I was recently in Prague, and while visiting churches I saw several times the inscription "K+M+B 2016" (sometimes with a C instead of K) written in chalk on a wall or a door. I only saw this in (Christian) churches so I assume this has some religious meaning. What does it mean?
It looks like it is a yearly thing, renewing the old one when the new one is up. In the church I read about it was done as part of the Epiphany Mass.
It is a blessing to the house.
20 and 15 being the year, C (K), M, B being the initials of the traditional names of the wise men, Caspar, Melchior and Balthasar, they can also stand for Christus Mansionem Benedicat, the Latin words meaning, May Christ bless this home.
I found that on this site which explains more about the custom.
And here is an other site, with an other year.
As you can see from the sites I linked to, it is not restricted to Czech republic, one of them clearly about a church in the UK while the other is about seeing the letters and numbers on the walls in Germany.
In the comments it is mentioned that it is common in Czech republic and in several German speaking areas, and that it is often done by (young) children, as part of the Epiphany traditions.
That is the feast celebrating the coming of the three wise men to Jesus soon after birth, the day of the celebration is January 6th (in the Roman Catholic church at least, and in the churches split off from it.) And hardly known these days, it also used to be called the 12th day of Christmas and was the end of the holiday season.
It is a christian tradition also of Austria and South Tyrol (where I live in, which is a province of northern Italy near the Austrian border, and which was Austrian territory before WWI).
Usually kids roam the streets (especially in little towns or villages) during the Christmas period and ring the doorbells asking for some offerings (usually for their first communion ceremony party, but also to help their parish or the poors in their community). If let in they may also sing Christmas songs.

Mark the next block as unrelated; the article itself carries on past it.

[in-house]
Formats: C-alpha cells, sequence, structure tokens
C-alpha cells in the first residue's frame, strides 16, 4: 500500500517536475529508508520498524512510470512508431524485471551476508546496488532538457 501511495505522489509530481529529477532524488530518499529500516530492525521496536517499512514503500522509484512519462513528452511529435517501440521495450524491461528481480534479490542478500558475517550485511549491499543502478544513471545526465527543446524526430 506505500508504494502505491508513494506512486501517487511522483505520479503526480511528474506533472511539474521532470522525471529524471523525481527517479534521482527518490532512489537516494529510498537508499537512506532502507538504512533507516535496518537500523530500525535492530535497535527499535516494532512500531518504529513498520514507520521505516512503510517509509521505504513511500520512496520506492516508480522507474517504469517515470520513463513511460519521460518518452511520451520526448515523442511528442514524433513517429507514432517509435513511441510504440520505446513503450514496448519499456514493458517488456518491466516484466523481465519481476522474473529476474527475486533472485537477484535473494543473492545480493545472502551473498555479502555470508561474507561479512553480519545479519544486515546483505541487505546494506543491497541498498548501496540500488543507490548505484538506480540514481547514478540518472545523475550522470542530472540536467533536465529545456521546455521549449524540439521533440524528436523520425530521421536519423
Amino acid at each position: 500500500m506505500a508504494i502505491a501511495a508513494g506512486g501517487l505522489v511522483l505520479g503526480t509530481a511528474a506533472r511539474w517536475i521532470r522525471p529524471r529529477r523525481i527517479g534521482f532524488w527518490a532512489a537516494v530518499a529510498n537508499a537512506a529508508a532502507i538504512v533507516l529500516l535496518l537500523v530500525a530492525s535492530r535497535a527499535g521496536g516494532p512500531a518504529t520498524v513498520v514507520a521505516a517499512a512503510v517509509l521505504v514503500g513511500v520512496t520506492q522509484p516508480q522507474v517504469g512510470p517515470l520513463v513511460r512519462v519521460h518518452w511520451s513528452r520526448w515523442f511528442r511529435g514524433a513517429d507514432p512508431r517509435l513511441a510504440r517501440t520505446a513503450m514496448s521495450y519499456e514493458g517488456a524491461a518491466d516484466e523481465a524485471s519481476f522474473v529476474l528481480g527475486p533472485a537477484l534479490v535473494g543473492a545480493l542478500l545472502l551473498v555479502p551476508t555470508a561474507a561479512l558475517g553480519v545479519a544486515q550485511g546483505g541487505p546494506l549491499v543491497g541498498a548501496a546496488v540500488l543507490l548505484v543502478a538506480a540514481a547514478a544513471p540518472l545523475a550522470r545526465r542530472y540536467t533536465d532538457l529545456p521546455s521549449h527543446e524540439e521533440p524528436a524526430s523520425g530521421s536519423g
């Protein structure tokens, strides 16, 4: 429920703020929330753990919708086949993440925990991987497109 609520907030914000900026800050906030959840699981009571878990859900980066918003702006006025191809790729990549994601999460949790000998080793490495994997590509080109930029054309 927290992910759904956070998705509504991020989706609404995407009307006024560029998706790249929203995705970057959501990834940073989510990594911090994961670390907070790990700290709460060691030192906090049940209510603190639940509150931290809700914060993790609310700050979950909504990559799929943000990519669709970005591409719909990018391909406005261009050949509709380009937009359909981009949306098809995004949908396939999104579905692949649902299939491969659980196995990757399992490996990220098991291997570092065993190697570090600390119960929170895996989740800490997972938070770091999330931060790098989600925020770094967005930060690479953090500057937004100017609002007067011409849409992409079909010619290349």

Anyway they leave that marking in white chalk on the door of the households they visit as a blessing and in memory of the three wise men (Kaspar, Melchior and Balthazar).
Here is an example taken from this blog page (in Italian):
In that passage there is also written that sometimes it is the priest himself that writes that on the doors as a blessing when visiting the households (in my experience this is seldom done in bigger towns, where the kids are the ones who make that writing most of the times).
This Google Search shows many similar images.
This further passage is interesting:
Sulle lettere in sè, C+M+B, ci sono due interpretazioni, entrambi plausibili: per qualcuno è la semplice abbreviazione di "Christus Mansionem Benedicat", cioè "Cristo benedica questa casa". Per altri è invece l'abbreviazione di Caspar, Melchior, Balthasar, cioè dei nomi dei tre Re Magi.
Translation (by me):
As for the letters themselves, C+M+B, there are two interpretations, both likely: for someone it's the plain abbreviation of "Christus Mansionem Benedicat", that is "May Christ bless this house". For other people it's the abbreviation of Caspar, Melchior, Balthasar, i.e. of the names of the three Wise Men.
I am from southern Austria. Here groups of children, dressed as "Die heiligen 3 Könige" (the 3 wise men) walk from house to house and:
- Sing some songs
- Bless the house and people
- Write "C + M + B" and the year on the door (usually with chalk)
- Collect donations in return, for some caritas/church projects